From Succession Planning to Scenario Planning

Last week I was once again confronted with a hiring manager who was frustrated, and frankly angry, that his organization’s recruiting department had not found him the engineer he needed after a six-week search. He said that given the unemployment levels in Silicon Valley and the number of talented people he knew personally who were looking for work, there could only be one reason for the lack of good candidates ó and that reason was an incompetent recruiting function! Unfair, perhaps, but also indicative of what many managers are feeling today. Clearly the recruiting functions of many organizations are failing to respond to a changing marketplace. Competitive insight is a quality few recruiting organizations have. Despite the abundance of talent, many organizations have difficulty finding the right people to fill their open positions. In most cases, this is a result of having a recruiting function that reacts to openings when they occur, assuming talent is available, rather one that tries to anticipate those openings, assuming talent is scarce. For years organizations invested heavily in formal succession or talent planning ó analyzing and predicting their future needs and the internal supply of talent they could rely on. They built strategies based on a rational and in-depth analysis of market growth, economic trends, internal talent, the number who would be ready after more years of experience, and so forth. But increasingly they are realizing that this does not work. It is impossible to predict your future talent needs with any accuracy. After all, who predicted the need for HTML programmers in 1995? Who predicted the growth of security personnel prior to 9/11? The emerging process for crafting talent strategies involves developing a number of alternate scenarios that provide a response to a wide variety of possible occurrences. This is often called scenario planning and involves projecting possible situations and then deciding what the organization would do and how it would react if each situation actually occurred. This is proving to be a far better approach than the analytical and rigid approaches of the past 20 years. At the same time, many organizations are developing business processes and setting up facilities that are multi-use or that can be quickly reconfigured to meet any situation. In other words, they are building flexibility into everything they can, so that the uncertainty of tomorrow does not have as large an impact on their revenues or profits as it might. We in recruiting need to adopt some similar thinking. Rather than wait for openings to occur or for people to apply for those openings, we need to build a process to anticipate the needs and a capability to respond very quickly to changing business demands. Here are five things you can do to begin developing these capabilities: 1. Assign someone to focus primarily on the future and develop scenarios. While this may seem wasteful, it will be your best course of action over time. By making someone responsible for developing scenarios about the kinds and numbers of people your organization may need over the next year or two, you will begin to see where you need to build your talent pipelines. This person will do market surveys to see what supply looks like in your geographic area, and she will also spend most of her time talking to hiring managers, senior executives, and other key employees to see what possible new products or services may be emerging that will need to be staffed. This person will also need to catalog the skills of the current employees. 2. Based on these future possibilities and your employee skills gaps, widen the types and backgrounds of the people you have in your talent pool. Actively recruit a wide variety of people and let them know that you are building a talent pool of people you may tap into later. Most of us would be flattered to be solicited to be part of talent pool, even though we are not actually being recruited at the time. By reaching out to all potential hires, you increase the chances of having the person you need on tap when needed. Success in this area can be seen and measured. When the time to present a suitable candidate to a hiring manager approaches zero, you have achieved success. No search was necessary because you had already anticipated the possible need and had someone in the wings. 3. Develop multiple talent pipelines. Every organization with any sizable recruiting volume (real or projected) needs to have more than one or two sourcing capabilities. You should have a robust website that generates at least 30% of all your candidates; you should have 30% or more coming to you from employee referrals; and another 25% should come from internal promotion. The remaining 15% can come from your talent pool and from the pre-need searches you conducted based on your scenarios. A very small percent of your total hires should have come from recently conducted searches, your resume database, recent newspaper ads, or search firms. High percentages of candidates coming from these sources indicates a highly reactionary recruiting function. 4. Spend time building talent pools rather than searching for specific candidates. The real success to getting candidates is to allow a broad spectrum of people into your talent pools. Anyone employees recommend, anyone indicating interest in your firm, or even people you meet socially should be courted as potential hires long before you need them and even if you don’t think they are a current fit. Just as CEOs can no longer anticipate what future strategies will be successful, nor can you predict what kinds of people your firm will need. Having a very broad pool makes it much easier to find that “impossible” candidate when the time comes. 5. Make building relationships the cornerstone of your recruiting function and spend the time needed to make and maintain the relationships. Technology can enhance this process and gives you the ability to deal with many more people than you could if your only tools were the telephone and face-to-face contact. Leading edge firms are using email, newsletters, online chats, and instant messaging to make this process more productive. You should have one or two people whose primary purpose is to stay in touch with candidates, invite hiring manages into online conversations with candidates, and keep the pools full of excited and interested prospects for your business ó no matter which way it goes or when. Traditional succession planning is less and less useful as loyalty goes down, turnover rises, talent becomes scarcer and choosier, and as full-time employment becomes one of many ways to earn a living. The new approach is flexible, broad and builds anticipatory scenarios.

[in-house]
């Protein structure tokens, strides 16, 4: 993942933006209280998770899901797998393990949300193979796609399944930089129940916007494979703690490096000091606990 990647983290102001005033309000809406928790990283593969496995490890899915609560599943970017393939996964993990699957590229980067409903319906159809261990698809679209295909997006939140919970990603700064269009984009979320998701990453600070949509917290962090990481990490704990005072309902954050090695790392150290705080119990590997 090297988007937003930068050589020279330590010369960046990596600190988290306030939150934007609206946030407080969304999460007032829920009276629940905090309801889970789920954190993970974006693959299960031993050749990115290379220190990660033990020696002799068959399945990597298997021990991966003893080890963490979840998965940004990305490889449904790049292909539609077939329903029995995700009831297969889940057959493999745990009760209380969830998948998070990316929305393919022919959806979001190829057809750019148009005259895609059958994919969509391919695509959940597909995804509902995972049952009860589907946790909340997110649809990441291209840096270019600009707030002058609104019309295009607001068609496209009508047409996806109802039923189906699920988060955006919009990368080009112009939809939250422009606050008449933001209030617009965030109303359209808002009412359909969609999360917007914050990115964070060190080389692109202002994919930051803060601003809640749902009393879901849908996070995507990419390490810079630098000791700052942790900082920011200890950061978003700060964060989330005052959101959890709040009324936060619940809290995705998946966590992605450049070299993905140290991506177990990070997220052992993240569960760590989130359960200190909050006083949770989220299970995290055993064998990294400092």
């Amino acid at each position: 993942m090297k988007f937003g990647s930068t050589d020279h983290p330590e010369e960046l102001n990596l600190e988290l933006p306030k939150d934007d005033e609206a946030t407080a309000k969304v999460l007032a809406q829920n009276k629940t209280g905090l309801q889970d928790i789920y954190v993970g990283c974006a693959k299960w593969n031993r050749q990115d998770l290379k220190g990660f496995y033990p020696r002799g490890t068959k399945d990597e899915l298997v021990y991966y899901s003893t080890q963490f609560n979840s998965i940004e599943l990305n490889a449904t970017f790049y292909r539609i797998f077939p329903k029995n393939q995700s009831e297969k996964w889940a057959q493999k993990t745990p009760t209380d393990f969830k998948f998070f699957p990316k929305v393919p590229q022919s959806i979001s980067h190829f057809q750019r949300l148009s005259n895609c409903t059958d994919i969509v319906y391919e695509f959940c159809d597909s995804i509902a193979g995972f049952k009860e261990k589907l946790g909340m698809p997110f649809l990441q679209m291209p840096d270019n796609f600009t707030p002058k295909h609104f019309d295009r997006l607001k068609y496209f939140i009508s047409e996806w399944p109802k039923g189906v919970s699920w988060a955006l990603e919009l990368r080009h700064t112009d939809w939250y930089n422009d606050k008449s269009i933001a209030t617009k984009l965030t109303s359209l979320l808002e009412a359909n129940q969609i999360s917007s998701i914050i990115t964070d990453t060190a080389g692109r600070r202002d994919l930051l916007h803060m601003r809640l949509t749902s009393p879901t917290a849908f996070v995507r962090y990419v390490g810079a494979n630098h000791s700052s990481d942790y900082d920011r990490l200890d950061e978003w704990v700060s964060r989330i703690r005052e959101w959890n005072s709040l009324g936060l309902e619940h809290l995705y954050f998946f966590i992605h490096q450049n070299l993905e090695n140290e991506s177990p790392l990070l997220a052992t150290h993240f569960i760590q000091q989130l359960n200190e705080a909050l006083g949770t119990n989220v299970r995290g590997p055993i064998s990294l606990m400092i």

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Kevin Wheeler is a globally known speaker, author, futurist, and consultant in talent management, human capital acquisition and learning & development. He has founded a number of organizations including the Future of Talent Institute, Global Learning Resources, Inc. and the Australasian Talent Conference, Ltd. He hosts Future of Talent Retreats in the U.S., Europe, and Australia. He writes frequently on LinkedIn, is a columnist for, keynotes, and speaks at conferences and events globally, and advises firms on talent strategy. He has authored two books and hundreds of articles and white papers. He has a new book on recruiting that will be out in late summer of 2016. Prior to his current work, he had a 20+year corporate career in several San Francisco area tech and financial service firms. He has also been on the faculty of San Francisco State University and the University of San Francisco. He can be reached at